Decidedly Unhealthy for Entrepreneurship

(A previous version of this article appeared in The Christian Science Monitor.)

Small business creation is probably the single best thing for the economy. Most jobs come from small businesses. And nearly every big business started out that way, when someone decided to take the plunge and become self-employed. But now, a lot less business creation goes on than could be going on. The culprit? The government subsidy (via the tax code) for employer-provided health insurance.

And President Obama has no plans to change that. In fact, if he gets his way on health care redesign, he’d exacerbate it.

Lots of people decide not to become self-employed because it would mean losing their employer-provided health insurance. Although I know of no studies that estimate the extent to which this happens, anecdotal evidence indicates that it is very common.

And it is totally unacceptable. Traditional barriers to starting a business include taxes and regulations. But health insurance? People should not have to pay more for this when starting a business, just as they do not have to pay more for their car insurance, groceries, or any number of other personal expenses when starting a business.

The problem stems from the bizarre tradition of getting health insurance through one’s employer, thanks (or rather, no thanks) to a quirk in the tax code. Just as people do not get their car insurance through their employer, they should not have to get their health insurance through their employer. Sure, they can try to buy it on their own, but that would mean paying anywhere from a couple hundred to a couple thousand dollars a month. The institution of employer-provided health insurance has practically destroyed the market for individual health insurance.

Because employers are the main purchasers of health insurance, the marketplace is a lot less competitive than would otherwise be the case. By contrast, if everyone had to buy health insurance on their own, health care providers and insurance companies would be forced to compete much more aggressively based on price and quality. A diversity of plans would sprout up tailored to a diversity of individual needs. Many people, for example, would opt for high deductibles and pay out-of-pocket for smaller expenses.

Right now, health care providers are not so incentivized to charge lower prices because they know that patients’ insurance companies will pick up the tab, even for check-ups and other minor procedures. (This is like your car insurance paying for oil changes.) If, on the other hand, there were a large population of out-of-pocket-paying people shopping around based on price and quality, the price of health care would plummet.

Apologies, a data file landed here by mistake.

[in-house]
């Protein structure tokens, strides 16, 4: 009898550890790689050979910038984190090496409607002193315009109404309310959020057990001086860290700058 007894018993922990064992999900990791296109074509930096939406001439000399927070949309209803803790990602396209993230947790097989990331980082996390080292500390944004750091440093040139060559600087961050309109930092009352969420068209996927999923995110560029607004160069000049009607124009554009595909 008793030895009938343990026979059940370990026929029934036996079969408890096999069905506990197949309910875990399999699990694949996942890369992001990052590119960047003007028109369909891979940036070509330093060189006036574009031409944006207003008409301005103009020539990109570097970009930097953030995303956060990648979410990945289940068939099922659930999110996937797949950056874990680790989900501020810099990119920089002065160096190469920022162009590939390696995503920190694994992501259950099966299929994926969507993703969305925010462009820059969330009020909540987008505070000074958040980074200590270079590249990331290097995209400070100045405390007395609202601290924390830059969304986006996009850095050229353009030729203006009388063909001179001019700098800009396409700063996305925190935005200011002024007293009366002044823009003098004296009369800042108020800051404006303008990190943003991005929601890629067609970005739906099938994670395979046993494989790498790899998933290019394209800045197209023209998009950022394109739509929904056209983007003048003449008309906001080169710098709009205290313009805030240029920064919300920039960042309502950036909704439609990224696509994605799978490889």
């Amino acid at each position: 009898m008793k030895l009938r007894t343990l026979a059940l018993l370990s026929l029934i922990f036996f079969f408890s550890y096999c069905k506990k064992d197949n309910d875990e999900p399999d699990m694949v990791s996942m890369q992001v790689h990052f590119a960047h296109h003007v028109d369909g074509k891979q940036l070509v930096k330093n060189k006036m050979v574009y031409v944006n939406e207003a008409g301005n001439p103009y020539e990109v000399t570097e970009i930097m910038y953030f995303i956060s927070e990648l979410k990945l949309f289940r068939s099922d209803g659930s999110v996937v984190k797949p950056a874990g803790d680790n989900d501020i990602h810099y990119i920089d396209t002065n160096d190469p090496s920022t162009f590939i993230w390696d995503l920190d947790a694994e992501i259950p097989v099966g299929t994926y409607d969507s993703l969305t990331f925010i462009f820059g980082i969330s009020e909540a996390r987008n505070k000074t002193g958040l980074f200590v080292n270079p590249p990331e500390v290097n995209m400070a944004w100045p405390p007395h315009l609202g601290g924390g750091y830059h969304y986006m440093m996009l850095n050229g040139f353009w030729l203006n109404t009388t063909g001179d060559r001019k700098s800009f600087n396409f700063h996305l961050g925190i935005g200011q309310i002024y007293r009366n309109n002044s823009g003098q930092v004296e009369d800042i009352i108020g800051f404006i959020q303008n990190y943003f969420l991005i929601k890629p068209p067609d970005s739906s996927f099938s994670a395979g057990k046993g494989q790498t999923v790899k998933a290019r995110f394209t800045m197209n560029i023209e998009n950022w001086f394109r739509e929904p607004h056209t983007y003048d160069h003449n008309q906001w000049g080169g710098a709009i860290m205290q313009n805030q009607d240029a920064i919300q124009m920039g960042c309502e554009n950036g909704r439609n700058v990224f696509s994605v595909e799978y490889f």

The market for veterinary care provides a valuable insight. Columnist James Freeman, writing in a few years ago, points out that the same surgeries performed on humans can be performed on our canine friends for about one-tenth the price. This is mainly because veterinary care providers are forced to aggressively compete for cost-conscious customers. Were the same to happen with human health care, prices probably would not be as low as those of veterinary care, but they still would fall considerably.

So if everyone obtained their health insurance directly rather than through employers, not only would health care be a lot less expensive, but it would play no role in a would-be entrepreneur’s decision to quit a regular job in order to start a business.

The peculiar institution of employer-provided health insurance stems from – what else? – government intervention in the marketplace. During World War II, when government-imposed wage and price controls prevented salaries from being raised, employers started to offer health insurance to attract workers. Politicians and IRS officials then instituted a generous tax break for it. It is essentially a disguised government subsidy favoring employers and employees, at the expense of the self-employed, the non-employed, and those who work for companies that do not offer health insurance. (Note: A subsidy is when a certain group of people gets a government handout paid for by higher taxes on everyone else. A tax break is another way to do the same thing. Taxes on everyone else have to be higher in order to make up for the government’s lost revenue.)

To help correct the wildly distorted health insurance market and achieve a level playing field for the employed, the self-employed, and the non-employed alike, the tax break for employer-provided health insurance should be abolished. Or as a second-best remedy, there should be an equivalent tax break for individuals when buying health insurance.

Incredibly, President Obama and the Left would further burden businesses by requiring them to pay a new payroll tax if they don’t already provide health insurance. They want to start a huge new government program to try to correct the ill effects of another government program, and would only make things a lot worse.

You’d think that if they’re going to socialize healthcare, they at least could decouple it from employment.

A far better solution is to eliminate that original government program – i.e., the tax subsidy. Then, businesses would get out of the business of providing health insurance to their employees (and spend the savings on higher salaries), people would shop around for it on their own, health care prices would plummet, more people would opt for self-employment, and a lot more businesses would be created.

Patrick Chisholm is editor of PolicyDynamics.